We have a beautiful country which we can make great again if we pull together.

Only a few tell it like it is

From: Mr Stafford, Gomersal

Dear Sir,

US President Donald Trump appears to have achieved more positive moves just in his first week than our government does in six months.

With greedy lawyers and judges poking their noses into our business, and career politicians and civil servants trying their best to hold up Brexit, and then the ancient establishment that is the House of Lords slowing issues to their snail’s pace, it appears that our Parliamentary system needs a top-to-bottom overhaul.

Political correctness is ruining this country, with people and politicians afraid to express the mellowest of views on events, for fear of gathering criticism splashed all over TV, radio and newspapers.

Only the brave, such as Donald Trump, Nigel Farage, David Davis (Con), John Mann (Labour), Phillip Davis (Yorkshire MP), Michael Gove (Con), Jacob Rees-Mogg, John Redwood, Frank Field (Labour), Theresa May, Boris Johnson, and a few others, have the will to say it how it is.

Also, our country can no longer pussyfoot regarding criminals.

We must have more tough prisons for those such as serial burglars, who seem to think it their right to invade innocent people’s homes and often ruin their lives.

There is one in Leeds who is still not off the streets after being in court over 28 burglaries.

Finally, the United States administration is going to draft a policy to have migrants deported if they are claiming benefits.

This should have been done in the UK 40 years ago; there would be no housing shortage for our workers then.

Don’t stop being bold

From: J Wilson, Address Supplied

Dear Sir,

Thank you Danny for commenting on the statistics cover-up regarding the high death rate for babies in the Dewsbury area (Ed Lines, February 3).

When I saw it in the news originally I couldn’t believe that reporters could be so naive (or scared) in not addressing the real reason which is so obvious – the high proportion of people marrying family members, in particular the Pakistani community marrying cousins and having babies with congenital birth defects as a result.

In my line of work with children I saw an alarming disparity with the white community and the Asian community in regards to children with obvious special needs.

There was a shockingly high number of children with special needs – physical and learning – in the Asian community in comparison, and this is what prompted me to ask the question why.

A friend who ran courses for the disabled community confirmed the same thing in her line of work, and that the problem should be addressed.

So at that point I wrote to our MP about this matter (she’d just been elected) to make her aware of the high and needless number of birth deaths and defects, and that if marrying cousins was legislated against simply in the light of genetic research alone, a lot of needless heartache (not to mention expense) could be avoided.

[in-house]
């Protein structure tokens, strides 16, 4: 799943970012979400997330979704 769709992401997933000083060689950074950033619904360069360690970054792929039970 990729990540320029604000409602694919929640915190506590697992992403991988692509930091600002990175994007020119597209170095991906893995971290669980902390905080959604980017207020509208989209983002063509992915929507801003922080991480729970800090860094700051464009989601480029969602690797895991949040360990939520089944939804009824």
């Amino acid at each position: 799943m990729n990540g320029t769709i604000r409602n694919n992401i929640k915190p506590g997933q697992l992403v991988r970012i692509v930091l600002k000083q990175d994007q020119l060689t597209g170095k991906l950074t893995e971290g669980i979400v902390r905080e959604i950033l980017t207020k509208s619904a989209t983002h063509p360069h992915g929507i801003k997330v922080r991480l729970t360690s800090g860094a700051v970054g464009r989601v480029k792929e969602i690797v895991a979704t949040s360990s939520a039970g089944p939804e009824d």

This would also have the added benefit of the prevention of (unwanted/forced) arranged marriages to close family members. Such a simple piece of legislation outlawing marriage to first cousins would nip a lot of problems in the bud and be a great relief to many young brides.

The MP didn’t respond, unfortunately. Perhaps she was too scared to address this issue too. I personally think anyone who sweeps this under the carpet for whatever reason clearly has little compassion for women and families.

Thank you for being bold and challenging the status quo. Please never stop.

Fighting for our library

From: Jenny Tomlinson Walsh, chair of The Friends of Mirfield Library

Dear Sir,

Andrew Carnegie was born in Scotland in 1835. He emigrated to America where he made a vast fortune in the steel industry.

He’s known, not for just being the billionaire he so obviously was, but as a generous philanthropist. He devoted his life and his billions to libraries, education and scientific research.

Yet again our library is under threat due to the recent round of budget cuts.

The challenge faced by Mirfield Library today is to continue to be the kind of place Andrew Carnegie envisaged when he founded and funded public libraries. Carnegie considered that libraries should be places that give people a chance, a second chance and even a third chance.

Places that serve and improve the communities they are based in.

Places that respond to the needs of the local people, by giving them the opportunity to live fuller lives, make more of what they have, discover new worlds and aspire to greater things.

This may sound a little old fashioned, but the basic principles remain and still apply to Mirfield Library.

To respond to the changing needs of the 21st century, all libraries do need to change. Libraries must be brave, innovative and show they are doing things which really make a difference to their community.